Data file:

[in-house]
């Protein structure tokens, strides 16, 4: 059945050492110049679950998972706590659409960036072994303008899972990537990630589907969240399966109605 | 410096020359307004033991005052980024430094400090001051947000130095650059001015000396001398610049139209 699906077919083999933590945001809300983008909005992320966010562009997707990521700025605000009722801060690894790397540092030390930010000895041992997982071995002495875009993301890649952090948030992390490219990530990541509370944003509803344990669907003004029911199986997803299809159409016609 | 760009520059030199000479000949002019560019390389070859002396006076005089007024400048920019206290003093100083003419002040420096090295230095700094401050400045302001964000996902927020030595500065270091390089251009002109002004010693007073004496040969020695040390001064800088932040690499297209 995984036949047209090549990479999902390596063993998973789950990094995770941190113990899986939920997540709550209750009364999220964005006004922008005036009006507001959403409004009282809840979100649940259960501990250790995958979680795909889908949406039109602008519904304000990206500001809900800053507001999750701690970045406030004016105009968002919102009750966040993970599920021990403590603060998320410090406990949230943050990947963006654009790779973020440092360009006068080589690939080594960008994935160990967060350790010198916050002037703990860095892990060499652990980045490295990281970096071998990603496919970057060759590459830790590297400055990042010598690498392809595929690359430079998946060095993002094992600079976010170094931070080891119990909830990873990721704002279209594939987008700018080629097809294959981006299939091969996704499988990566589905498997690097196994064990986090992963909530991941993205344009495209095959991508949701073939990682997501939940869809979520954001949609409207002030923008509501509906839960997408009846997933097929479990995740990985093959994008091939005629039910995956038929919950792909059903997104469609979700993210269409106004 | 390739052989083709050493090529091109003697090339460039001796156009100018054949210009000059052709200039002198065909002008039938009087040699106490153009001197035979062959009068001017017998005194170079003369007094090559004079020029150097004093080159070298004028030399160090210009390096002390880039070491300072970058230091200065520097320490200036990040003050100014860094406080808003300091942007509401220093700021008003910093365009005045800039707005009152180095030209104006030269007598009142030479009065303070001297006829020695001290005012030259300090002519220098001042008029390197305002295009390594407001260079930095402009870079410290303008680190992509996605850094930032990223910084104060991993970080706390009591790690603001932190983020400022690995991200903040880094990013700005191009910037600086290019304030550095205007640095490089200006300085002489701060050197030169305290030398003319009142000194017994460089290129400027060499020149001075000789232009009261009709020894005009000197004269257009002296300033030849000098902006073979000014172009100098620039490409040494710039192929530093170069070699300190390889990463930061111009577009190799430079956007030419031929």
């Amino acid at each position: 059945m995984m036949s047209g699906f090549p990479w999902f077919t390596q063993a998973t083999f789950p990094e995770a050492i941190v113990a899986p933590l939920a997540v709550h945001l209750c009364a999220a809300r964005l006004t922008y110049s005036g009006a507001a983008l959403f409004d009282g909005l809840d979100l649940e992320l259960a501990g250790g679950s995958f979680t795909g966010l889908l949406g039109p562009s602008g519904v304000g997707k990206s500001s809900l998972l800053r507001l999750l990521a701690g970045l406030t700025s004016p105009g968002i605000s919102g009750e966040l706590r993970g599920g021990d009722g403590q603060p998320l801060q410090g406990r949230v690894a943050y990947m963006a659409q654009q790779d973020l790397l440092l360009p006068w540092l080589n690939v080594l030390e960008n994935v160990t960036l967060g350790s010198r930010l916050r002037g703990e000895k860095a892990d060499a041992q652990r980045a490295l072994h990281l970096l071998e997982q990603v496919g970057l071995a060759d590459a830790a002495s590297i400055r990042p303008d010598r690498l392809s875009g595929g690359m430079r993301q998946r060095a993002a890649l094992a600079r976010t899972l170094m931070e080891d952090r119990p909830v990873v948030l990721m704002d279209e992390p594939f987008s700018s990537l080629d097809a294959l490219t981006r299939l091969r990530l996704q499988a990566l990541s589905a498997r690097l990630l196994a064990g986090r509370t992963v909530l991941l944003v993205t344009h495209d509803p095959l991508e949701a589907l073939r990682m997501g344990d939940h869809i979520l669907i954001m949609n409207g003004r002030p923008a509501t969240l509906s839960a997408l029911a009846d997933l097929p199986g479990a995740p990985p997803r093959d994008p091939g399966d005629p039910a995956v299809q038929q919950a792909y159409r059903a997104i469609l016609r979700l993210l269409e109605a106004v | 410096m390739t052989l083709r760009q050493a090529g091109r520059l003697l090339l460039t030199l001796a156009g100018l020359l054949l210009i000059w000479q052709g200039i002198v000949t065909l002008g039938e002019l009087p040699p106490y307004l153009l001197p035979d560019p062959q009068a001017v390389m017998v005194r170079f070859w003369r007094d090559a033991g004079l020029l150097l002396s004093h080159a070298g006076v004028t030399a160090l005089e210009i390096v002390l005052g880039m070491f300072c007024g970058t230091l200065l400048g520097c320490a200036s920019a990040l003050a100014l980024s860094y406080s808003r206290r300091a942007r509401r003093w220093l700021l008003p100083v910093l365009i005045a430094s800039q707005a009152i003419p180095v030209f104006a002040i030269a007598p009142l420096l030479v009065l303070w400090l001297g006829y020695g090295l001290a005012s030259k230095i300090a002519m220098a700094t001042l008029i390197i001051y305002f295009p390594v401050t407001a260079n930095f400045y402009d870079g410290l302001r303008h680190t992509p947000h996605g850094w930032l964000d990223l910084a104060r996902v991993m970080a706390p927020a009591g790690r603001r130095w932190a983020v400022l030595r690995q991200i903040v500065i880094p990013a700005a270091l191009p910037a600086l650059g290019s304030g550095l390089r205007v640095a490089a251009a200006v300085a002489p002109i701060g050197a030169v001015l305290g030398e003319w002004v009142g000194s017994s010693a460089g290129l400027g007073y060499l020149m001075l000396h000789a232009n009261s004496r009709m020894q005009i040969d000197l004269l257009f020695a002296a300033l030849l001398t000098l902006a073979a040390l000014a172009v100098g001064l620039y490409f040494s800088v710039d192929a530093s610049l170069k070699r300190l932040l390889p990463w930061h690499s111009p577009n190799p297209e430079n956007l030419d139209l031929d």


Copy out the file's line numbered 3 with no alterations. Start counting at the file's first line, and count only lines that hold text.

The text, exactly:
């Amino acid at each position: 059945m995984m036949s047209g699906f090549p990479w999902f077919t390596q063993a998973t083999f789950p990094e995770a050492i941190v113990a899986p933590l939920a997540v709550h945001l209750c009364a999220a809300r964005l006004t922008y110049s005036g009006a507001a983008l959403f409004d009282g909005l809840d979100l649940e992320l259960a501990g250790g679950s995958f979680t795909g966010l889908l949406g039109p562009s602008g519904v304000g997707k990206s500001s809900l998972l800053r507001l999750l990521a701690g970045l406030t700025s004016p105009g968002i605000s919102g009750e966040l706590r993970g599920g021990d009722g403590q603060p998320l801060q410090g406990r949230v690894a943050y990947m963006a659409q654009q790779d973020l790397l440092l360009p006068w540092l080589n690939v080594l030390e960008n994935v160990t960036l967060g350790s010198r930010l916050r002037g703990e000895k860095a892990d060499a041992q652990r980045a490295l072994h990281l970096l071998e997982q990603v496919g970057l071995a060759d590459a830790a002495s590297i400055r990042p303008d010598r690498l392809s875009g595929g690359m430079r993301q998946r060095a993002a890649l094992a600079r976010t899972l170094m931070e080891d952090r119990p909830v990873v948030l990721m704002d279209e992390p594939f987008s700018s990537l080629d097809a294959l490219t981006r299939l091969r990530l996704q499988a990566l990541s589905a498997r690097l990630l196994a064990g986090r509370t992963v909530l991941l944003v993205t344009h495209d509803p095959l991508e949701a589907l073939r990682m997501g344990d939940h869809i979520l669907i954001m949609n409207g003004r002030p923008a509501t969240l509906s839960a997408l029911a009846d997933l097929p199986g479990a995740p990985p997803r093959d994008p091939g399966d005629p039910a995956v299809q038929q919950a792909y159409r059903a997104i469609l016609r979700l993210l269409e109605a106004v | 410096m390739t052989l083709r760009q050493a090529g091109r520059l003697l090339l460039t030199l001796a156009g100018l020359l054949l210009i000059w000479q052709g200039i002198v000949t065909l002008g039938e002019l009087p040699p106490y307004l153009l001197p035979d560019p062959q009068a001017v390389m017998v005194r170079f070859w003369r007094d090559a033991g004079l020029l150097l002396s004093h080159a070298g006076v004028t030399a160090l005089e210009i390096v002390l005052g880039m070491f300072c007024g970058t230091l200065l400048g520097c320490a200036s920019a990040l003050a100014l980024s860094y406080s808003r206290r300091a942007r509401r003093w220093l700021l008003p100083v910093l365009i005045a430094s800039q707005a009152i003419p180095v030209f104006a002040i030269a007598p009142l420096l030479v009065l303070w400090l001297g006829y020695g090295l001290a005012s030259k230095i300090a002519m220098a700094t001042l008029i390197i001051y305002f295009p390594v401050t407001a260079n930095f400045y402009d870079g410290l302001r303008h680190t992509p947000h996605g850094w930032l964000d990223l910084a104060r996902v991993m970080a706390p927020a009591g790690r603001r130095w932190a983020v400022l030595r690995q991200i903040v500065i880094p990013a700005a270091l191009p910037a600086l650059g290019s304030g550095l390089r205007v640095a490089a251009a200006v300085a002489p002109i701060g050197a030169v001015l305290g030398e003319w002004v009142g000194s017994s010693a460089g290129l400027g007073y060499l020149m001075l000396h000789a232009n009261s004496r009709m020894q005009i040969d000197l004269l257009f020695a002296a300033l030849l001398t000098l902006a073979a040390l000014a172009v100098g001064l620039y490409f040494s800088v710039d192929a530093s610049l170069k070699r300190l932040l390889p990463w930061h690499s111009p577009n190799p297209e430079n956007l030419d139209l031929d």